This refers to an abbreviation for driving under the influence. (DUI) The most common impairing substance is usually ALCOHOL. However, many states also prohibit DUI DRUGS and DUI TOXIC VAPORS (sniffing or huffing paint fumes, butane, paint thinner and similar chemicals).
Driving under the influence (of drugs or alcohol)
alcohol consumption ( in alcohol consumption: United States )
...alcohol, most of them intended to interfere with the availability of beverages at certain times, in certain places, or to certain classes of persons. An example is the tolerance sometimes found for driving under the influence of alcohol. In response to the large percentage of automobile fatalities involving alcohol consumption—according to some studies alcohol use was present in more than...
n. commonly called "drunk driving," it refers to operating a motor vehicle while one's blood alcohol content is above the legal limit set by statute, which supposedly is the level at which a person cannot drive safely. State statutes vary as to what that level is, but it ranges from .08 to .10 for adults, which means a 8/100ths to one-tenth of one percent by weight of alcohol to the weight of blood. This is translated into grams of alcohol per 100 milliliters of blood in tests of blood or urine sample, or grams of alcohol per 210 liters of air in a "breathalizer" test. A combination of the use of alchol and narcotics can also be "under the influence" based on erratic driving. Driving on private property such as a parking lot is no defense, but sitting in a non-moving vehicle without the ignition on probably is (sometimes resulting in a charge of "drunk in and about a vehicle"). This is a misdemeanor and is variously referred to as DUI, driving while intoxicated (DWI), drunk driving, or a "deuce".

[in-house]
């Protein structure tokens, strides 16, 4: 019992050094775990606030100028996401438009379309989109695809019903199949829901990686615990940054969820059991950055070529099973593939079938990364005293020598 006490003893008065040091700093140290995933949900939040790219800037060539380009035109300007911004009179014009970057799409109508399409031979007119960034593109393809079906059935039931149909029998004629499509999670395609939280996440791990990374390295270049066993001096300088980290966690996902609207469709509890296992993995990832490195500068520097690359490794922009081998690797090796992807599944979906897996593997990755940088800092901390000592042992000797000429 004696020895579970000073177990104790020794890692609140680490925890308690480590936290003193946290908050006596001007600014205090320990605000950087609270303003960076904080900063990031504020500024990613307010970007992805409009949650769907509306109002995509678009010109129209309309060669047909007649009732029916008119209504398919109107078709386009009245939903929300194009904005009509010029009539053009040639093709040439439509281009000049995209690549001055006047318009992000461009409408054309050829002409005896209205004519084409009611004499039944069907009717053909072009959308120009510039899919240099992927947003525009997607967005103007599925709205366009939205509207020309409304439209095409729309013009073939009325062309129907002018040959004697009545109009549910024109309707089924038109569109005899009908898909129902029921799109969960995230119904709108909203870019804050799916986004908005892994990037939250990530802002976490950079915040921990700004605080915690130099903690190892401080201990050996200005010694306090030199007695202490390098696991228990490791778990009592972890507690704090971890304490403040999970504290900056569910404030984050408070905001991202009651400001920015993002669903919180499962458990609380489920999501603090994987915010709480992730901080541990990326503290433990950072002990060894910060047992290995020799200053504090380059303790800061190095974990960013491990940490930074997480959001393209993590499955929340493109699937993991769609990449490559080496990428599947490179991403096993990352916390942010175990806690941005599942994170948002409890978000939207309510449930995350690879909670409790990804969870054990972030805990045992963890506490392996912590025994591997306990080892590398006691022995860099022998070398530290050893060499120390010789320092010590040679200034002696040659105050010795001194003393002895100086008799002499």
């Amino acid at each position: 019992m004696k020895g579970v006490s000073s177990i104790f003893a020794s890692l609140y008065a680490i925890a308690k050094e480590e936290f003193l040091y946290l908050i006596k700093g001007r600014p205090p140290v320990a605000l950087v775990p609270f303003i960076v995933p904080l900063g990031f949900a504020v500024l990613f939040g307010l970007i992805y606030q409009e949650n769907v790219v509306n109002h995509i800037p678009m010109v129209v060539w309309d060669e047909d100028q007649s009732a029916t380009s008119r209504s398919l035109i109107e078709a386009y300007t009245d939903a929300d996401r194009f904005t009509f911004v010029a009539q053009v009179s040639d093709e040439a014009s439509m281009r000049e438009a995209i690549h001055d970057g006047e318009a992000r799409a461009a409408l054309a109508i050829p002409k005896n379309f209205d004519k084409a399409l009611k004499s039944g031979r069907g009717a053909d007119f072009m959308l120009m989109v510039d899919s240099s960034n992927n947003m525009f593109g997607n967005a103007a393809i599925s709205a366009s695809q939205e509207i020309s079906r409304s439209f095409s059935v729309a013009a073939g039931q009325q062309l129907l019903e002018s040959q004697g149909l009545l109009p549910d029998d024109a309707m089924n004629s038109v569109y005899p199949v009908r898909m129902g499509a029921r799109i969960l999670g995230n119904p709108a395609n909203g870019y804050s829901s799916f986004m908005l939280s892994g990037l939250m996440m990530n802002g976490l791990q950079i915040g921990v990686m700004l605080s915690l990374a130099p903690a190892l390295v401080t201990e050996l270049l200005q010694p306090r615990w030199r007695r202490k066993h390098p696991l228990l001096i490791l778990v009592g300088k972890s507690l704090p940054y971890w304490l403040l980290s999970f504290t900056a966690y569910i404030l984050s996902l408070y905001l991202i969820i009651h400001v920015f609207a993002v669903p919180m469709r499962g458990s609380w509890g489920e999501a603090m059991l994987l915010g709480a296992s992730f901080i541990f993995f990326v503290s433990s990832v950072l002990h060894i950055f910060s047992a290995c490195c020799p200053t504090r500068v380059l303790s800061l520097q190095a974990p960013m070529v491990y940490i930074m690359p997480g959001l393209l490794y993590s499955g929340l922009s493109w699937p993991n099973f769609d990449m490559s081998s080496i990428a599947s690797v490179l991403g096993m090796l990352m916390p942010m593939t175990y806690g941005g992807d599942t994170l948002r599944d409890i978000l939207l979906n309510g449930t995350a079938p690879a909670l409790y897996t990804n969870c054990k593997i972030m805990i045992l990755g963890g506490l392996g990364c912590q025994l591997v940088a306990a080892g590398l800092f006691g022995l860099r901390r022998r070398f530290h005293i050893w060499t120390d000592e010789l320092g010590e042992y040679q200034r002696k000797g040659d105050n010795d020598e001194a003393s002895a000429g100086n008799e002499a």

Driving under the influence is a serious health hazard. In the United States, for example, alcohol is estimated to play a role in 39 percent of vehicle-related deaths and to cost $51 billion annually. More recently it has been reported that alcohol contributes to nearly 30 percent of all Canadian traffic fatalities and 44 percent of traffic fatalities in the United States. 
In most countries, anyone who is convicted of injuring or killing someone while under the influence of alcohol or drugs can be heavily fined, as in France, in addition to being given a lengthy prison sentence. Many states in the U.S. have adopted truth in sentencing laws that enforce strict guidelines on sentencing. For example, if a defendant is sentenced to ten years, he or she will be in prison for that entire time. This is different from past practice where prison time was reduced or suspended after sentencing had been issued.